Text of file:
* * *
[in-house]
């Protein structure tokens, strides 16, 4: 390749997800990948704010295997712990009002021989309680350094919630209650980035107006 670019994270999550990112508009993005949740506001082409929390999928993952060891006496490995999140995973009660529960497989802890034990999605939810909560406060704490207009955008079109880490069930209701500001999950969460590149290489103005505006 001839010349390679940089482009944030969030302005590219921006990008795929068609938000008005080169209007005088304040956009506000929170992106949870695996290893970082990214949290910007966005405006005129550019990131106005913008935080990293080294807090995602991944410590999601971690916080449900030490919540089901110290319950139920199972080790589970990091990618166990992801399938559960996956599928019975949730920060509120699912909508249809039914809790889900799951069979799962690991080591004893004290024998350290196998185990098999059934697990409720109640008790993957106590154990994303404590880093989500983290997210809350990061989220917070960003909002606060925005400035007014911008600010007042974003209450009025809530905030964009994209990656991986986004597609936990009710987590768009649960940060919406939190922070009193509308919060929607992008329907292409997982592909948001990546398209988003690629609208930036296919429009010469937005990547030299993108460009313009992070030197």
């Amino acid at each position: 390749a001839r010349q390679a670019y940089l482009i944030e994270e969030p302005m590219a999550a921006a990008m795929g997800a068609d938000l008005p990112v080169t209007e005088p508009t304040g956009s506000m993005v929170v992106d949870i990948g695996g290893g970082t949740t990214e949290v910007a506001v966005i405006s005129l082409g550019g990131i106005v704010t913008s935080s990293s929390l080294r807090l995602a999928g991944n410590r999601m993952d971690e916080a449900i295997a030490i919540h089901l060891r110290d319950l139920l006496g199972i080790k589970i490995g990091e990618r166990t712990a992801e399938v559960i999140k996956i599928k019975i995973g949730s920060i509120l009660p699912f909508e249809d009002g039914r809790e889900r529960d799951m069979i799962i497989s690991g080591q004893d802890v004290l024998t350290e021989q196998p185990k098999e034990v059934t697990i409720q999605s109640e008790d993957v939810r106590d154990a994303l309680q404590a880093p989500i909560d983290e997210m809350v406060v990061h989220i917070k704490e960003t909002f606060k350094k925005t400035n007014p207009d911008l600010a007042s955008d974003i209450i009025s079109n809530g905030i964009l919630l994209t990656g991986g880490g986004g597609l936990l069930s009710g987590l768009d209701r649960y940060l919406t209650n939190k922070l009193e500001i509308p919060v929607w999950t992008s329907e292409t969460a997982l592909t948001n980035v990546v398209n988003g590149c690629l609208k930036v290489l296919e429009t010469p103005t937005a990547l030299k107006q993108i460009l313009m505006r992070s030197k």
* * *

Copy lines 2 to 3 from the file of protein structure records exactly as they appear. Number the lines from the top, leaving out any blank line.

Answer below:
């Protein structure tokens, strides 16, 4: 390749997800990948704010295997712990009002021989309680350094919630209650980035107006 670019994270999550990112508009993005949740506001082409929390999928993952060891006496490995999140995973009660529960497989802890034990999605939810909560406060704490207009955008079109880490069930209701500001999950969460590149290489103005505006 001839010349390679940089482009944030969030302005590219921006990008795929068609938000008005080169209007005088304040956009506000929170992106949870695996290893970082990214949290910007966005405006005129550019990131106005913008935080990293080294807090995602991944410590999601971690916080449900030490919540089901110290319950139920199972080790589970990091990618166990992801399938559960996956599928019975949730920060509120699912909508249809039914809790889900799951069979799962690991080591004893004290024998350290196998185990098999059934697990409720109640008790993957106590154990994303404590880093989500983290997210809350990061989220917070960003909002606060925005400035007014911008600010007042974003209450009025809530905030964009994209990656991986986004597609936990009710987590768009649960940060919406939190922070009193509308919060929607992008329907292409997982592909948001990546398209988003690629609208930036296919429009010469937005990547030299993108460009313009992070030197």
């Amino acid at each position: 390749a001839r010349q390679a670019y940089l482009i944030e994270e969030p302005m590219a999550a921006a990008m795929g997800a068609d938000l008005p990112v080169t209007e005088p508009t304040g956009s506000m993005v929170v992106d949870i990948g695996g290893g970082t949740t990214e949290v910007a506001v966005i405006s005129l082409g550019g990131i106005v704010t913008s935080s990293s929390l080294r807090l995602a999928g991944n410590r999601m993952d971690e916080a449900i295997a030490i919540h089901l060891r110290d319950l139920l006496g199972i080790k589970i490995g990091e990618r166990t712990a992801e399938v559960i999140k996956i599928k019975i995973g949730s920060i509120l009660p699912f909508e249809d009002g039914r809790e889900r529960d799951m069979i799962i497989s690991g080591q004893d802890v004290l024998t350290e021989q196998p185990k098999e034990v059934t697990i409720q999605s109640e008790d993957v939810r106590d154990a994303l309680q404590a880093p989500i909560d983290e997210m809350v406060v990061h989220i917070k704490e960003t909002f606060k350094k925005t400035n007014p207009d911008l600010a007042s955008d974003i209450i009025s079109n809530g905030i964009l919630l994209t990656g991986g880490g986004g597609l936990l069930s009710g987590l768009d209701r649960y940060l919406t209650n939190k922070l009193e500001i509308p919060v929607w999950t992008s329907e292409t969460a997982l592909t948001n980035v990546v398209n988003g590149c690629l609208k930036v290489l296919e429009t010469p103005t937005a990547l030299k107006q993108i460009l313009m505006r992070s030197k």